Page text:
The British Royal Family has always been a big part of my life. MyGreat Grandmother was a huge fan of Queen Victoria and it was how my mum chose my name. My mum has always been a big Royalist and I guess that I followed in her footsteps.
One of my earliest memories was the Queen’s Silver Jubilee back in 1977. My mum helped me to make a crown to enter into a competition. There was a girl and a boy winner from each class – and Graham Methold and I won from ours. Then, there were the Royal weddings of both Charles and Diana and Andrew and Sarah. There were street parties galore and I can remember going down to the Woking railway line near our house just to watch Charles and Diana’s train go past as they departed for their honeymoon!
I used to follow all the Royal births. I loved the parades by the Royal family at Ascot – living in nearby Sunninghill in my late 30s meant a lot to me. The Charles and Diana break-up was so sad. The death of Diana was heart-breaking.
Years later, one of the first things Ross and I sat together to watch as a couple was William and Kate’s wedding. We also celebrated the Queen’s Golden Jubilee at a party hosted by my brother and sister-in-law.
One of the members of the Royal Family, who was always quietly there in the background was HRH Prince Philip, the Duke of Edinburgh. I always saw him as extension to the Queen and, I used to love watch him partake in the carriage driving. I grew up loving the horses as well – so this was just an extension of two things that I took joy in.
The thing is, Prince Philip always came across as such an unassuming man to me. I know many said that he was racist but I am one of those people who thinks that there are two sides to every story and was sure that there was more to it than that. He didn’t come across as a nasty man – and his support of the Queen, his children and all the many charities came across to me. The fact that he had Nazi relatives must have been really hard for him to deal with but he did.
He was always the man behind the Queen but that all changed when I saw him partaking in the sport of carriage driving. Horses have always been a big love in my life and, to see him doing this, was fantastic. I thought he was old then! I found out today that he was 50 when he took up that sport. I turn 50 in just over a month – and it has definitely spurred me on! My only regret is never taking part in the Duke of Edinburgh award scheme – although, I am pleased to say that Grace is.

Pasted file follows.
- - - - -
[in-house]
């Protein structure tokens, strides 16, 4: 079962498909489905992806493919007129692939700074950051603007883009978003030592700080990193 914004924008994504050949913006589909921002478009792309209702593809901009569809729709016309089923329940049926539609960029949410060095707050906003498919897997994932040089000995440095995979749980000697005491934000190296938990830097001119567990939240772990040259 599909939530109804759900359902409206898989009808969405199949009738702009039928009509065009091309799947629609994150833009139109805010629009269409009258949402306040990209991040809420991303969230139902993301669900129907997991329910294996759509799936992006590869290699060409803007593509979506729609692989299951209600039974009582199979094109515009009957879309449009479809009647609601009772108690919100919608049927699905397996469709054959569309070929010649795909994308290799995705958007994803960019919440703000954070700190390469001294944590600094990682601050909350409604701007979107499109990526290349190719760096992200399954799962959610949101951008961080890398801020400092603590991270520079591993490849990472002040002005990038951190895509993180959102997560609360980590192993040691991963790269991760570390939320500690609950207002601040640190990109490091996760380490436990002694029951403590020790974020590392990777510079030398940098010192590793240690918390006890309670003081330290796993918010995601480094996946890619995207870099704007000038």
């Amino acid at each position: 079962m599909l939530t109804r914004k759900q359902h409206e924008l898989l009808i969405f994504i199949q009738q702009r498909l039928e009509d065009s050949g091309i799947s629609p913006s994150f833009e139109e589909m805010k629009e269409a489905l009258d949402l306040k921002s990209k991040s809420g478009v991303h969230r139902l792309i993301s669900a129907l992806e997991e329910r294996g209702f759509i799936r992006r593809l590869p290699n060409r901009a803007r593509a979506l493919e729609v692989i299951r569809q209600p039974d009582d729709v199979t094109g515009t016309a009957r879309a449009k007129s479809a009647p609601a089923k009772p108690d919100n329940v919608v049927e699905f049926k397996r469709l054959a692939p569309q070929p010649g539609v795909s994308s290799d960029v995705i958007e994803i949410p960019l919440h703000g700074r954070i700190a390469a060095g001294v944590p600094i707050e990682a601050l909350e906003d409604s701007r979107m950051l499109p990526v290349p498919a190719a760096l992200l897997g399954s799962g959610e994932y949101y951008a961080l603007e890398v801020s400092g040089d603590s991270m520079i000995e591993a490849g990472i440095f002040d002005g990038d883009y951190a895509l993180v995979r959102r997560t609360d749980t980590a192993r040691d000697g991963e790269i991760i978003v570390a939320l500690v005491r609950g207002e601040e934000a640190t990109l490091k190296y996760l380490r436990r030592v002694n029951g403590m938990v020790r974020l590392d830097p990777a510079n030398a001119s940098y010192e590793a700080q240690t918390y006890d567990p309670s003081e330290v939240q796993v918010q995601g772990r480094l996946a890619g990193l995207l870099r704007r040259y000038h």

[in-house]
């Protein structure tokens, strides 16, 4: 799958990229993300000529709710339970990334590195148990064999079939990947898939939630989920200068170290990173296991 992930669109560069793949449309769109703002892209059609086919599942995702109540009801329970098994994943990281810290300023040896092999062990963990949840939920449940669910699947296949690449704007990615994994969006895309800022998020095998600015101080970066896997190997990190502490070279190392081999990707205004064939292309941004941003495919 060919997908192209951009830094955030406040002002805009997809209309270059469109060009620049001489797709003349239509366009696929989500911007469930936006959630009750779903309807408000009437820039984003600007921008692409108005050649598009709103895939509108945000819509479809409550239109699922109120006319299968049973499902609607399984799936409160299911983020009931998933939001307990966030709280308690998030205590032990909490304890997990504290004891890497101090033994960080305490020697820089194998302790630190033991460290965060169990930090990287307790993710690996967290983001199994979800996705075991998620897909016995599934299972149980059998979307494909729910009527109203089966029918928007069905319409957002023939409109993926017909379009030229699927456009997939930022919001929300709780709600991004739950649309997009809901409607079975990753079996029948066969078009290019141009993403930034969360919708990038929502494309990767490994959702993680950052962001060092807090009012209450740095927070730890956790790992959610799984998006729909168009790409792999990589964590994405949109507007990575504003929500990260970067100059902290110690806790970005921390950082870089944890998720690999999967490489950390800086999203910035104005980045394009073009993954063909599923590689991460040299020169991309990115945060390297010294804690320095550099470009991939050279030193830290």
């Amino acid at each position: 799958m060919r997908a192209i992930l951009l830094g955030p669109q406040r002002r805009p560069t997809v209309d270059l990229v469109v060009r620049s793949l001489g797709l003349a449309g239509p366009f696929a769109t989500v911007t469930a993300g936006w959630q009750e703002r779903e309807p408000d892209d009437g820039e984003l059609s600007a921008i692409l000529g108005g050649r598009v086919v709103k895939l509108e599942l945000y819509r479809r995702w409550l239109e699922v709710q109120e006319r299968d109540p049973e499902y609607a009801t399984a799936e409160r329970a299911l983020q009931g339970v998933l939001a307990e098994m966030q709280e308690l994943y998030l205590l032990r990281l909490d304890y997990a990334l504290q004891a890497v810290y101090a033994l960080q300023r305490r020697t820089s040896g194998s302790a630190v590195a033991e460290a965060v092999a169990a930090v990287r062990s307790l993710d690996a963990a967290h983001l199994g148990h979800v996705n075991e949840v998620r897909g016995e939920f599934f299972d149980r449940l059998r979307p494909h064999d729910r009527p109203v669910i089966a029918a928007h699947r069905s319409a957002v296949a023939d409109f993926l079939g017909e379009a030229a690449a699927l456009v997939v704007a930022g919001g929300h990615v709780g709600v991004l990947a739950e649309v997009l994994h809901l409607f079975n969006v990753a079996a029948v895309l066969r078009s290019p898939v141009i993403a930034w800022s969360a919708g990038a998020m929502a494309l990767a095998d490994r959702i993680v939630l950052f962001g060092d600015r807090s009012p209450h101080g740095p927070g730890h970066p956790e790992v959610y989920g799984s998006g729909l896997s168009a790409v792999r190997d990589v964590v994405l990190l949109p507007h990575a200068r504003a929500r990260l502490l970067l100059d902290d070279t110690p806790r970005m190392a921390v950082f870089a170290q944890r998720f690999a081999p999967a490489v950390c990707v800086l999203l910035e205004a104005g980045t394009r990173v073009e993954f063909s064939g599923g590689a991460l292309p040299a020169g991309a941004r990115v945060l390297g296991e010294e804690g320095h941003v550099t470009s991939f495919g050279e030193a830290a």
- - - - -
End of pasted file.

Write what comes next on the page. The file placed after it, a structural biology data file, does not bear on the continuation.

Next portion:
I shared an article on my Facebook feed recently about Philip and his sense of duty. Piers Morgan wrote it and it echoes so many feelings that I have.
The funeral which took place was full of military precision and respect. So many wonderful traditions and, at the heart of it, a family. Not simple, but complex and intricate. A family, like any other, with differences but sharing their grief.
I think what concerns me most as I approach half a century, is that these values may be starting to get lost amongst the noise of the woke and the snowflakes and the people who are quick to complain but slow to find help or support and would rather go and shout all about it over social media. I do hope that the generation who comes through as my daughter grows up will be respectful of others, show consideration and compassion but not keep whining and complaining.
I have never left a message of condolence before. I did today. This is what I wrote:
Sir, you have been a part of my life ever since I can remember. I have never felt compelled to leave a message like this until I watched your funeral service this afternoon. My mother, her mother and her mother before her have always been supporters of the Royal Family. I was named after Queen Victoria because my Great Grandmother loved her so much. My Grandad and his family fought in many wars and promised to serve the Queen and our country. I have always had a massive respect for you and what you do. I have always believed that there are two sides to every story. The fact that you never complained, never explained and never aired your dirty linen in public must have been very hard but was so respectful. You only really came to my attention because of my love of horses. Before that, you were always the man in the background behind the Queen. I heard for the first time today, during your funeral service, that you did not take up carriage driving until you were 50. I turn that age in just over a month – and if I can still achieve half the things you did in the remainder of your lifetime then I will be an extremely happy lady. Thank you for the memories. For being a true supporter of our Queen. For giving your life for the service of your country. You will always have my unwavering respect. May you now rest in peace. Sending my sincerest love and condolences to Her Majesty the Queen and to the rest of the family.